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Re: URL Expansion proposal

From: Mike Meyer <mwm@contessa.phone.net>
Date: Sun, 14 Jan 1996 22:41:57 PST
Message-Id: <19960114.75BA5F8.14A47@contessa.phone.net>
To: www-talk@w3.org
> etc. From their viewpoint having to learn about http: and domains is truly
> redundant. UNIX has allowed the use of Aliases for a long time. Would you have
> opposed their use?

You're not trying to provide aliases. You're trying to wire down the
behavior of user-agents when presented with an ill-formed URL. This is
NOT the same thing. Users get to create aliases that are shortcuts for
their favorite command. What you've proposed is closer to a bad
implementation of DWIM.

Most user-agents allows things similar to aliases - either in the form
of hot lists, or icons that go to a particular site, or CLI commands
that go to a particular site, etc.

> Frankly, I do not see why a proposal intended to make it a
> little bit easier for business to advertise their main entry point to the web,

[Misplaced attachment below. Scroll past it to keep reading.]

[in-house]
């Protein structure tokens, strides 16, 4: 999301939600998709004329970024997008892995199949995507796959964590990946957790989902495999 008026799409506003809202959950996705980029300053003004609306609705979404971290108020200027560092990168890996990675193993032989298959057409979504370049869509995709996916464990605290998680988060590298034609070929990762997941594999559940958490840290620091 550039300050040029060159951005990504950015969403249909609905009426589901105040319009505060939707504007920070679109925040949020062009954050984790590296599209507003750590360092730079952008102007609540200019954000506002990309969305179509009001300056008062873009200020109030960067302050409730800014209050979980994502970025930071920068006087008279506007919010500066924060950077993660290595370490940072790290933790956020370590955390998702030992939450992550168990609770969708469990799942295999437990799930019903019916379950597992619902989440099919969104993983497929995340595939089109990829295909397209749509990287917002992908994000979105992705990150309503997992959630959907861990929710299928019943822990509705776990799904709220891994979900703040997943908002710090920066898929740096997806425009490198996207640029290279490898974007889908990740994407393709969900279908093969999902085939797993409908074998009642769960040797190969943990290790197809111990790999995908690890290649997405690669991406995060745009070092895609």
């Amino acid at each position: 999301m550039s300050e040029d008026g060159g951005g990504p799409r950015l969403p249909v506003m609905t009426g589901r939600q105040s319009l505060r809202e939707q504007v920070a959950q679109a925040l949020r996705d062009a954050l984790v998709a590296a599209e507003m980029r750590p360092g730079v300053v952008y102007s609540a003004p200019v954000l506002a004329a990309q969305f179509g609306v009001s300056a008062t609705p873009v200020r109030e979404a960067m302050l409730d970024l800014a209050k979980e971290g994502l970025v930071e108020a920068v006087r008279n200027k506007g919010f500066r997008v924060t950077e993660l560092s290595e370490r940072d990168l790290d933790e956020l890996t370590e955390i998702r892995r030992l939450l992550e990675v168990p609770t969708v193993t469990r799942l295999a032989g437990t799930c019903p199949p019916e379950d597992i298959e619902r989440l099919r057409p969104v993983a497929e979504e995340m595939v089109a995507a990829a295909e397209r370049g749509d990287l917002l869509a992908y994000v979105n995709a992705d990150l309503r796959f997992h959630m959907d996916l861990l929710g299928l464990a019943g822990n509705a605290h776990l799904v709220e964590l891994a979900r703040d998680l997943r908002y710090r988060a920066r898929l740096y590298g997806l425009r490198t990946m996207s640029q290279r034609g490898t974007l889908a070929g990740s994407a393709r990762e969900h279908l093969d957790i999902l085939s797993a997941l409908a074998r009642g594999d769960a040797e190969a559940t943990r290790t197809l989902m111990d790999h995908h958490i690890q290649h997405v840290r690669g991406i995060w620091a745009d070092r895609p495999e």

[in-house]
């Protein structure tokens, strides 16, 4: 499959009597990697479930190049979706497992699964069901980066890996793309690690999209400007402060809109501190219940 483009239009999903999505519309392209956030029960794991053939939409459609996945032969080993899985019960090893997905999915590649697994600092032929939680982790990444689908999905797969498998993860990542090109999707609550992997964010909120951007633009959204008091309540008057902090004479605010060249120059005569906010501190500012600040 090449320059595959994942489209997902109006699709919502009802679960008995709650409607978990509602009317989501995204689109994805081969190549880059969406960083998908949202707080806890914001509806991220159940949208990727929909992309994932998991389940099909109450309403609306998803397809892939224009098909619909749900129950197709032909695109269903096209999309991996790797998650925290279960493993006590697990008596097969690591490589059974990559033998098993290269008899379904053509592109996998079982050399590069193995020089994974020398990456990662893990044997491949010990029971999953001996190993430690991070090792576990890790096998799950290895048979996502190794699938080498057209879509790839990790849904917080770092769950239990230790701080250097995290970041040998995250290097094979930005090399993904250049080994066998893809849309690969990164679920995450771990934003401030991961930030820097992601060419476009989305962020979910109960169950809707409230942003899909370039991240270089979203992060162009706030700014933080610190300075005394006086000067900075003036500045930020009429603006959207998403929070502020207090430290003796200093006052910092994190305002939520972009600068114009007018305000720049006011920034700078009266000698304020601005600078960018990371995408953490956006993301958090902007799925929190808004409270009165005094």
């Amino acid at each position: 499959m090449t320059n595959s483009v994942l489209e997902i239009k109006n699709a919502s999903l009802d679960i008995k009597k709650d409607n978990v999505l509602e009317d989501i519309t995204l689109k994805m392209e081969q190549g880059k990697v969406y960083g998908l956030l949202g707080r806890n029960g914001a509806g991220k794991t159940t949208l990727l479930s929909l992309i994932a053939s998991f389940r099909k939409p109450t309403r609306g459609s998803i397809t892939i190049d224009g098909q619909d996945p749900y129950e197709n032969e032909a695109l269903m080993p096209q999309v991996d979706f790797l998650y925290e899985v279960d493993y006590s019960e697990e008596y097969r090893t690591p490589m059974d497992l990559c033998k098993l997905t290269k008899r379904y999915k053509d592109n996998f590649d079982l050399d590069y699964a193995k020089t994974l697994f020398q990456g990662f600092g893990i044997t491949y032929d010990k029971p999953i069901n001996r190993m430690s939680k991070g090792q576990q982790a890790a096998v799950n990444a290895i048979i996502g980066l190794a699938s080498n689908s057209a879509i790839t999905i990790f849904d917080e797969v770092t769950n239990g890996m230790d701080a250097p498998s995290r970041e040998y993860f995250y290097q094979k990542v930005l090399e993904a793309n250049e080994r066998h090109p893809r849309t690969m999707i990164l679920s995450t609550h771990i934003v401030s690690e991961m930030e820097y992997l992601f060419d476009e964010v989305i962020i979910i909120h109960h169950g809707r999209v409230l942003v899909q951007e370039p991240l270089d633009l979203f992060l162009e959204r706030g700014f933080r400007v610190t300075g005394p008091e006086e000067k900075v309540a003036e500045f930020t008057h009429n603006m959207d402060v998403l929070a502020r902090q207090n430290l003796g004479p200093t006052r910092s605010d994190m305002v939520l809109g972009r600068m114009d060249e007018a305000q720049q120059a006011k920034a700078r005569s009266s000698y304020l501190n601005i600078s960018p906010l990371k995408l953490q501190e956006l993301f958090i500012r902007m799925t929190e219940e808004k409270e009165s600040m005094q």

> and for people to remember it would cause such an emotional response.

You're right - it certainly doesn't warrant an emotional response. One
problem is that it doesn't acheive it's intent. Instead, it adds
confusion, similar to that already seen by advertisers assuming that
the conventions one browser has for ill-formed URLs are a standard:
advertisers will use the "short" form, which won't work in all
browsers. Further, by the time 95% of the users out there have a
browser in which it does work, somebody will probably have come up
with a better idea. Never mind that this convention is aimed at a
small segment of the WWW, and users of servers in other segments would
appreciate being able to provide a shortened URL as much as those in
the commercial world.

My gut reaction is that it's to early to try and standardize something
like this. I can think of a couple of alternatives that I'd rather
have my browser do, ranging from a slightly more flexible version of
what you've proposed to a search of the complete DNS name space, with
and without popups of various kinds. Having a variety of different
"conventions" will confuse things horrible; let users choose what they
like until a there's a consensus.

	<mike
Received on Monday, 15 January 1996 01:49:35 GMT

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